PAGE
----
David Green: Well, congratulations, you've come out the other side. And from a people analytics perspective, what benefit is that implementation now offering you?
Eden Britt: So the good thing about it is that we managed to put reporting in an analytics work stream as part of the go live. So it's not technically part of the SAP product suite. We didn't take the workforce analytics solution from SAP. We decided we're going to build our own. But we put it as a workstream as part of that implementation. And so what we were able to do was get the data structures correct from the beginning and when you're moving from one environment to another environment, one of the difficulties is taking data that was in one structure and putting it into a different structure.
So the amount of data mapping, the amount of configuration that we needed to do, the amount of business validation on data that we needed to do meant that at go live, our data was probably the best that it had been in at least the last ten years. Now, of course that will degrade over time, If we don't get the governance and the quality assurance processes right, but at the point of go live we had great data in a new platform that was on a new environment and new infrastructure and we had built from scratch the reporting instance right from Foundation, new schema, new import from the new platform. And then built a BI tool on top of it.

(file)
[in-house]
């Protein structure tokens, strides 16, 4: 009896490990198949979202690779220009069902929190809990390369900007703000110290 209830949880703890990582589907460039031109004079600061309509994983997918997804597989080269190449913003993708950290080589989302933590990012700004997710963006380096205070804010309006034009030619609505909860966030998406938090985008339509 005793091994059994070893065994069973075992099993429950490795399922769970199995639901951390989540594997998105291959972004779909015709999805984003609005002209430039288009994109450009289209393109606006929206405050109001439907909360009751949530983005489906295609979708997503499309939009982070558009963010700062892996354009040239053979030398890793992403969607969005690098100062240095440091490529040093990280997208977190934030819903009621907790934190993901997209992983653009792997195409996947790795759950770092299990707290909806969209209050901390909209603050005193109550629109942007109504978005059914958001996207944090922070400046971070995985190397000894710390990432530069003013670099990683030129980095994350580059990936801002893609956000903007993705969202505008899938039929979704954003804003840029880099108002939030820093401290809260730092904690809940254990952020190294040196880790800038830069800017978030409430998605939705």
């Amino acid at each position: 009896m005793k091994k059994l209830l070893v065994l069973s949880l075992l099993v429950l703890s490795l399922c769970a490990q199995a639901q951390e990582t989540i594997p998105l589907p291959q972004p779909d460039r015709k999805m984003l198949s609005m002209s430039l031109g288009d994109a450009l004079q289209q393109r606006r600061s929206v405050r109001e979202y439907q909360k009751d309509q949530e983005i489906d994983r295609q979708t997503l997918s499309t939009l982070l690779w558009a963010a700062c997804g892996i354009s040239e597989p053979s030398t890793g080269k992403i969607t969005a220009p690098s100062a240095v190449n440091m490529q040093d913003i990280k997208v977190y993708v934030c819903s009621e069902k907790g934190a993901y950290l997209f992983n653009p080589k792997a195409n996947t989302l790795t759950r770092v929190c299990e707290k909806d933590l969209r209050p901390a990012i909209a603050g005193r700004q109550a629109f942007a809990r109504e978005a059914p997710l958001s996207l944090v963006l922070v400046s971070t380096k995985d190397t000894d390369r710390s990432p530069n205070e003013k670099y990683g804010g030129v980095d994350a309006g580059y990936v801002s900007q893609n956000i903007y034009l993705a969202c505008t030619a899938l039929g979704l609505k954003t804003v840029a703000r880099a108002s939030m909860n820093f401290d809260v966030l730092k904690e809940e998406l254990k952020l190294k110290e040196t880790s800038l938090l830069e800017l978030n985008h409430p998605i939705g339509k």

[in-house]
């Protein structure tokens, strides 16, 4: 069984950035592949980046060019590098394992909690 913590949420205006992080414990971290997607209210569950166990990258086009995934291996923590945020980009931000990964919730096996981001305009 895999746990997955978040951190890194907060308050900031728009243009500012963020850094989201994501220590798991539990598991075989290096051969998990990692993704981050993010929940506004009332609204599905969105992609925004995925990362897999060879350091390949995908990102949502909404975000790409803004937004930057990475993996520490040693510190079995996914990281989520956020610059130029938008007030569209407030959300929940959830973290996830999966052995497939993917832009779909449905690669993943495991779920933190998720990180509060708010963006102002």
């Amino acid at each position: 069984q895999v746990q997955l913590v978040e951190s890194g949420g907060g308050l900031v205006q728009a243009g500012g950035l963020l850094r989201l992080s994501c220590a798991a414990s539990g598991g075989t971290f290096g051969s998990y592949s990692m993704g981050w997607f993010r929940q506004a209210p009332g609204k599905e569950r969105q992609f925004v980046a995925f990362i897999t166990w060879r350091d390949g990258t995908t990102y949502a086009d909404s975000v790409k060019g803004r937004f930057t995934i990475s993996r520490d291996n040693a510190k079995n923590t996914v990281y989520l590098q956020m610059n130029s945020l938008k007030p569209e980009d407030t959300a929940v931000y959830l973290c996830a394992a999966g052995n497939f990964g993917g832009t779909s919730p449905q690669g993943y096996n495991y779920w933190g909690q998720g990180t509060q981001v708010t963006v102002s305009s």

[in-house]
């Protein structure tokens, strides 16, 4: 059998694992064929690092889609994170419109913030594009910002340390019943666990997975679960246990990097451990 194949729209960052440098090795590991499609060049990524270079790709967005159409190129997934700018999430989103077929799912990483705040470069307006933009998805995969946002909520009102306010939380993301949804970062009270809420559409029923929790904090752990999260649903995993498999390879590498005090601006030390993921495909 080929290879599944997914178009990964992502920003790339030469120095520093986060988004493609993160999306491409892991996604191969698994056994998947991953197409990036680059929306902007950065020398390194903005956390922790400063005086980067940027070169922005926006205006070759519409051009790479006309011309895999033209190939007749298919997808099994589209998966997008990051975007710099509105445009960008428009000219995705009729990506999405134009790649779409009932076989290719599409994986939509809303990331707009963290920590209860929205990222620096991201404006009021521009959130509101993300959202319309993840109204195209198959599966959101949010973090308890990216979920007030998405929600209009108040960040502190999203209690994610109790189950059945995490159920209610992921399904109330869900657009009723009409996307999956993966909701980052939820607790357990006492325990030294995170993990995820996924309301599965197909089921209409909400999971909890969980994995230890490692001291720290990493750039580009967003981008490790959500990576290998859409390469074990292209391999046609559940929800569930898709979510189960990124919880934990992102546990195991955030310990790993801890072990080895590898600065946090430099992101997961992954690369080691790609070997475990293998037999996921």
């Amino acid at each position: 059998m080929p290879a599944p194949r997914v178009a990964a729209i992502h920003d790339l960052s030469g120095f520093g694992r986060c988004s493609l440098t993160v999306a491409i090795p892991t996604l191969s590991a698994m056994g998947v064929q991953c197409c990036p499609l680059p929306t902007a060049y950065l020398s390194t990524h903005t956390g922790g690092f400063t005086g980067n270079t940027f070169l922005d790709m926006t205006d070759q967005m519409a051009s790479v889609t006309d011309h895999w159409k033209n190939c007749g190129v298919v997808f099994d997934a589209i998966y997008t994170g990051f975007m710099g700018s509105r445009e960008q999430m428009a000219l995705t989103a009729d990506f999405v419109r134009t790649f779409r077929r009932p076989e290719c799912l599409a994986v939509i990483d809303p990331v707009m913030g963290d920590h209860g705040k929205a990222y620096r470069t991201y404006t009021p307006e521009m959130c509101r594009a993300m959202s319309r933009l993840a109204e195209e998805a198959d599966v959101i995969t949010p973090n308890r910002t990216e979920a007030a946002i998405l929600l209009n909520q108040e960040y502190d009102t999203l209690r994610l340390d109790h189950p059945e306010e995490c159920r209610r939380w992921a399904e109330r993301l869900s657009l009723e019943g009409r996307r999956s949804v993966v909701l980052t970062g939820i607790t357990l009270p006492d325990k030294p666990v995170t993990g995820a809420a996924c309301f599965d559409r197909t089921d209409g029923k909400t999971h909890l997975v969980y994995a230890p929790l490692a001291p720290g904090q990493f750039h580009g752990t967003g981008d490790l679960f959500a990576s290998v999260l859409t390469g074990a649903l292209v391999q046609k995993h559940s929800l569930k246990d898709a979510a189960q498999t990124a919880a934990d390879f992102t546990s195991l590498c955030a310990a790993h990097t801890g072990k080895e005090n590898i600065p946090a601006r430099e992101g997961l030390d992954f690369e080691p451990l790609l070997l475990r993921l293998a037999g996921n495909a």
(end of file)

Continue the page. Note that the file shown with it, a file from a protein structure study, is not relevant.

So from the data that we can now use both from a reporting perspective and for other analytics work it puts us in a really really good space.
David Green: I think it's a great example, because I've seen so many organisations go through these big implementations whether it's SAP or one of the other big players in that space and they've not really considered the data and the analytics part until after they've implemented. You did it actually throughout the three years.
Eden Britt: And it wasn't easy and the data side is quite difficult. Right? So you've got to get around the HR function. You've got to have people understand why data is important. You've got to get them to think about what reports they need in the future and for what purpose and a lot of the time the energy is wasted not on the build part, the development part, but the energy is wasted in trying to get the ratification of the request. So the quicker and more structured that you can have the conversation with the end user to help them understand that the solution is not to rebuild the Excel spreadsheet that they hold in their hand. But the investment in time at that point will help you way, way better in the development stage.
So I think it's really important if you can get it in, really early on.
David Green: So talking about data Eden, in your introduction you explain that one of your two roles is Chief Data Officer for HR. What's actually involved in that role because there's not many people who've got those roles currently in the function?
Eden Britt: Yeah, and I think this is part of the evolution of HR when it starts to take data a bit more seriously. So if I split the role into three practice areas, the first area is data governance and that includes things like the ownership data within HR and predominantly, that will be a process. So a subject matter expert like recruitment would also own the data that's in their recruitment platform and also the data elements that get created through that process and then if you think about the way that data flows through the systems and the organisation, the recruitment process is the originator of most data in HR which creates from a candidate record an employee record and it's really important that we understand what data gets created by whom.